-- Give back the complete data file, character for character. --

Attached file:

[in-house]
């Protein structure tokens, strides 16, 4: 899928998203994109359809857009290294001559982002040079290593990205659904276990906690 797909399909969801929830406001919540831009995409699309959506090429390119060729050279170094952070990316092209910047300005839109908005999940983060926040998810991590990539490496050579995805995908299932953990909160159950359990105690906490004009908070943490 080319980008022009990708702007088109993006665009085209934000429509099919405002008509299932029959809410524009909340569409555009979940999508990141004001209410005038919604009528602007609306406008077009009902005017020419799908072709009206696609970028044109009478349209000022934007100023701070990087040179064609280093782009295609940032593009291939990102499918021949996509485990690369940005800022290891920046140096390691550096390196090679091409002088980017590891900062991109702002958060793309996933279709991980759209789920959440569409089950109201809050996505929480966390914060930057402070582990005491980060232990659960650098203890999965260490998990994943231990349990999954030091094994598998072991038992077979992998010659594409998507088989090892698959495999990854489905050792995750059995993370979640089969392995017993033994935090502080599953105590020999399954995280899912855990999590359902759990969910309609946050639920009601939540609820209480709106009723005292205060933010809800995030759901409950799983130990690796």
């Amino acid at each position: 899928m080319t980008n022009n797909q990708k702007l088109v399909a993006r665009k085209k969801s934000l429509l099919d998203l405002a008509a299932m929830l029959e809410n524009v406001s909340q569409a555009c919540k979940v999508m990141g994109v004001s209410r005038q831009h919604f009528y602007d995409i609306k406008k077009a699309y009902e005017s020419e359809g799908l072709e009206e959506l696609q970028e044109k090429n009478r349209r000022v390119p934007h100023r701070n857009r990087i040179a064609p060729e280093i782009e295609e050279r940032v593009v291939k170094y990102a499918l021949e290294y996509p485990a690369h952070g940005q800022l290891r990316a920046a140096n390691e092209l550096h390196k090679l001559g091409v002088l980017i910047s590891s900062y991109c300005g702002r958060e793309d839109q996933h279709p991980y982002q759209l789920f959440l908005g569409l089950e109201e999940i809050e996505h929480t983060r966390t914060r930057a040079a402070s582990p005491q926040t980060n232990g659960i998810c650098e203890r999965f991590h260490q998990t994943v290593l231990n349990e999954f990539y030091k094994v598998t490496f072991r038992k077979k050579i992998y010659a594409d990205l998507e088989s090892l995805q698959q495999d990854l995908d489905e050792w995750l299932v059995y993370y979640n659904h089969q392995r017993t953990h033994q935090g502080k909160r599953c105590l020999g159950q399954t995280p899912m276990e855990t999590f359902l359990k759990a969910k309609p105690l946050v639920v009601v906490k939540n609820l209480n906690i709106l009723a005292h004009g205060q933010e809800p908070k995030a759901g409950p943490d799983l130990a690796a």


[in-house]
């Protein structure tokens, strides 16, 4: 899928998203994109359809857009290294001559982002040079290593990205659904276990906690 797909399909969801929830406001919540831009995409699309959506090429390119060729050279170094952070990316092209910047300005839109908005999940983060926040998810991590990539490496050579995805995908299932953990909160159950359990105690906490004009908070943490 080319980008022009990708702007088109993006665009085209934000429509099919405002008509299932029959809410524009909340569409555009979940999508990141004001209410005038919604009528602007609306406008077009009902005017020419799908072709009206696609970028044109009478349209000022934007100023701070990087040179064609280093782009295609940032593009291939990102499918021949996509485990690369940005800022290891920046140096390691550096390196090679091409002088980017590891900062991109702002958060793309996933279709991980759209789920959440569409089950109201809050996505929480966390914060930057402070582990005491980060232990659960650098203890999965260490998990994943231990349990999954030091094994598998072991038992077979992998010659594409998507088989090892698959495999990854489905050792995750059995993370979640089969392995017993033994935090502080599953105590020999399954995280899912855990999590359902759990969910309609946050639920009601939540609820209480709106009723005292205060933010809800995030759901409950799983130990690796």
């Amino acid at each position: 899928m080319t980008n022009n797909q990708k702007l088109v399909a993006r665009k085209k969801s934000l429509l099919d998203l405002a008509a299932m929830l029959e809410n524009v406001s909340q569409a555009c919540k979940v999508m990141g994109v004001s209410r005038q831009h919604f009528y602007d995409i609306k406008k077009a699309y009902e005017s020419e359809g799908l072709e009206e959506l696609q970028e044109k090429n009478r349209r000022v390119p934007h100023r701070n857009r990087i040179a064609p060729e280093i782009e295609e050279r940032v593009v291939k170094y990102a499918l021949e290294y996509p485990a690369h952070g940005q800022l290891r990316a920046a140096n390691e092209l550096h390196k090679l001559g091409v002088l980017i910047s590891s900062y991109c300005g702002r958060e793309d839109q996933h279709p991980y982002q759209l789920f959440l908005g569409l089950e109201e999940i809050e996505h929480t983060r966390t914060r930057a040079a402070s582990p005491q926040t980060n232990g659960i998810c650098e203890r999965f991590h260490q998990t994943v290593l231990n349990e999954f990539y030091k094994v598998t490496f072991r038992k077979k050579i992998y010659a594409d990205l998507e088989s090892l995805q698959q495999d990854l995908d489905e050792w995750l299932v059995y993370y979640n659904h089969q392995r017993t953990h033994q935090g502080k909160r599953c105590l020999g159950q399954t995280p899912m276990e855990t999590f359902l359990k759990a969910k309609p105690l946050v639920v009601v906490k939540n609820l209480n906690i709106l009723a005292h004009g205060q933010e809800p908070k995030a759901g409950p943490d799983l130990a690796a």